Bob Neuwirth, a painter, recording artist and songwriter who was also influential as a member of Bob Dylan’s inner circle and as the channel for two of Janis Joplin’s best-known songs, died Wednesday in Santa Monica, California. He was 82 years old.
His partner Paula Batson said the cause was heart failure.
Mr. Neuwirth has had an eclectic string of albums, including his debut simply titled Bob Neuwirth in 1974, as well as a 1994 collaboration with John Cale titled Last Day on Earth, and a collaboration with Cuban composer and Pianists from the year 2000 José María Vitier, “Havana Midnight”. But he was perhaps better known for the roles he played in the careers of others, starting with Mr. Dylan.
Mr. Neuwirth said he first met Mr. Dylan in 1961 at the Indian Neck Folk Festival in Connecticut. Mr. Dylan was still largely unknown at the time, but, as Mr. Neuwirth said years later, he caught his eye “because he was the only other guy with a harmonica holder around his neck.”
The two hit it off, and Mr. Neuwirth became a central figure in the circle that closed around Mr. Dylan as his fame grew. When Mr. Dylan held court at the Kettle of Fish Bar in Greenwich Village in the early 1960s, Mr. Neuwirth was there. When Mr. Dylan toured England in 1965, Mr. Neuwirth joined in. A decade later, when Mr. Dylan began his Rolling Thunder revue tour, Mr. Neuwirth was instrumental in putting the band together.
Mr. Dylan’s contemporaries and biographers have described Mr. Neuwirth’s role in various ways.
“Neuwirth was the eye of the storm, the center, the catalyst, the instigator,” Eric von Schmidt, another folk singer active at the time, once said. “Whenever something important happened, he was there, or on his way there, or rumored to be close enough to have an impact on whatever was in the works.”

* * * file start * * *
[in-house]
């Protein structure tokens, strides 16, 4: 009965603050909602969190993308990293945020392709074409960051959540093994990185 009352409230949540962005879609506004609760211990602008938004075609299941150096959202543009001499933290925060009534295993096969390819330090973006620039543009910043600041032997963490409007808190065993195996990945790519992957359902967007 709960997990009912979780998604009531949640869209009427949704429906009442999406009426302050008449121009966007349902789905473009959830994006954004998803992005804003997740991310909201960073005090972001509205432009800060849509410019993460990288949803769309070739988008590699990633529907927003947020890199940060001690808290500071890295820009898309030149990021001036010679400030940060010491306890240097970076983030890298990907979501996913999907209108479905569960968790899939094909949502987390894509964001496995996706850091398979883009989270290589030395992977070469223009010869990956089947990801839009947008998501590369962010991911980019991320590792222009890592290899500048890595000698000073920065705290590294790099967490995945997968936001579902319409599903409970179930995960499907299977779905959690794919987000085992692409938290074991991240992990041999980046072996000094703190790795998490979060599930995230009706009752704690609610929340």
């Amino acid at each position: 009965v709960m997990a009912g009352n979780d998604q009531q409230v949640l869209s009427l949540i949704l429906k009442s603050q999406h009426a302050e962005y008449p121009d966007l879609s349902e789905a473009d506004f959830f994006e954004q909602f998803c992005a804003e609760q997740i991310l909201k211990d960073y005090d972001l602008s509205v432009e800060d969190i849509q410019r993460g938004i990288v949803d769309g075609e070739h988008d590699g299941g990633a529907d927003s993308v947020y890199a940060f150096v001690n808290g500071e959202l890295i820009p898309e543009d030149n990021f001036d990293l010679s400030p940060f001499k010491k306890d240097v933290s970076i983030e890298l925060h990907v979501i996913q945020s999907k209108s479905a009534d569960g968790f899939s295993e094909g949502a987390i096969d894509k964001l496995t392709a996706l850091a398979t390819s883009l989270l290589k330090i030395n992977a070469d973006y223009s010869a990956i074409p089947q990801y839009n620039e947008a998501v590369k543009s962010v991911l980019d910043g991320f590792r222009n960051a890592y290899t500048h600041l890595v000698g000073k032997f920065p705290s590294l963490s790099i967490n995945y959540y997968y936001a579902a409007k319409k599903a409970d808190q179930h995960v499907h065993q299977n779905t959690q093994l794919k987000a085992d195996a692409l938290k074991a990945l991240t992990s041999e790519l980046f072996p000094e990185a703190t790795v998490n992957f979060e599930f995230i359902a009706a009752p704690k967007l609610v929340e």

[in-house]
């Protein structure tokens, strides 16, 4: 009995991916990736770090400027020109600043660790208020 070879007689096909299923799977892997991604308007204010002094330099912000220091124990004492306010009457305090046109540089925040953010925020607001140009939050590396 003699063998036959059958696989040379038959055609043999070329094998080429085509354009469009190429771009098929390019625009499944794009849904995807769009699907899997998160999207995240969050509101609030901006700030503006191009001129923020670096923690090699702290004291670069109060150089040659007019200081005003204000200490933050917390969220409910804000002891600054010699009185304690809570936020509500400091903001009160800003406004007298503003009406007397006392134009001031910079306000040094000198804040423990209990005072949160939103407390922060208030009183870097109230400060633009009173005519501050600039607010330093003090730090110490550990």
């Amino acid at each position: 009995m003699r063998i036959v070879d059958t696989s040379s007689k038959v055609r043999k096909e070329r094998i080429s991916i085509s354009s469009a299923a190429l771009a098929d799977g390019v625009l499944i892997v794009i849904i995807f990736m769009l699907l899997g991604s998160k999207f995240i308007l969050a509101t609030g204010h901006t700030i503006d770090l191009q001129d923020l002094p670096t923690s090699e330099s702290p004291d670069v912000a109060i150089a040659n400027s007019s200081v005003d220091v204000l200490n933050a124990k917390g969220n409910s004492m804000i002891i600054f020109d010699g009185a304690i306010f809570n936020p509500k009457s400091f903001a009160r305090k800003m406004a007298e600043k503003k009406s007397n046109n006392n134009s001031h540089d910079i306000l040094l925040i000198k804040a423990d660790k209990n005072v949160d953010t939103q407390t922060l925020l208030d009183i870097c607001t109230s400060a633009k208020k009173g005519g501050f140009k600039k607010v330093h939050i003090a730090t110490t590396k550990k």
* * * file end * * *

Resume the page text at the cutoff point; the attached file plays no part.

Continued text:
It has often been claimed that as Mr. Dylan assembled his distinctive persona as he rose to international fame, he borrowed some of it, including a certain attitude and a caustic streak, from Mr. Neuwirth.
“The whole hipster shuck and jive – that was pure Neuwirth,” wrote Bob Spitz in Dylan: A Biography (1989). “So were the deadly belittling, the smirking and the obliteration innuendos. Neuwirth had mastered these little twists long before Bob Dylan made them famous and bestowed them on his best friend with altruistic grace.”
Mr. Neuwirth, suggested Mr. Spitz, could have ridden those same qualities to Dylanesque fame.
“Bobby Neuwirth was the most likely Bob to succeed,” he wrote, “a source of tremendous potential. He had all the elements except one – nerve.”
Mr. Dylan had his own description of Mr. Neuwirth in his book Chronicles: Volume One (2004):
“Just as Kerouac immortalized Neal Cassady in ‘On the Road,’ someone should have immortalized Neuwirth. He was such a character. He could talk to anyone until he felt all his intelligence gone. He tore and slashed with his tongue and could upset anyone, he could talk his way out of anything. Nobody knew what to make of him.”
Ms. Joplin also benefited from Mr. Neuwirth’s influence. Holly George-Warren, whose books include Janis: Her Life and Music (2019), said Mr. Neuwirth and Ms. Joplin met in 1963 and became fast friends.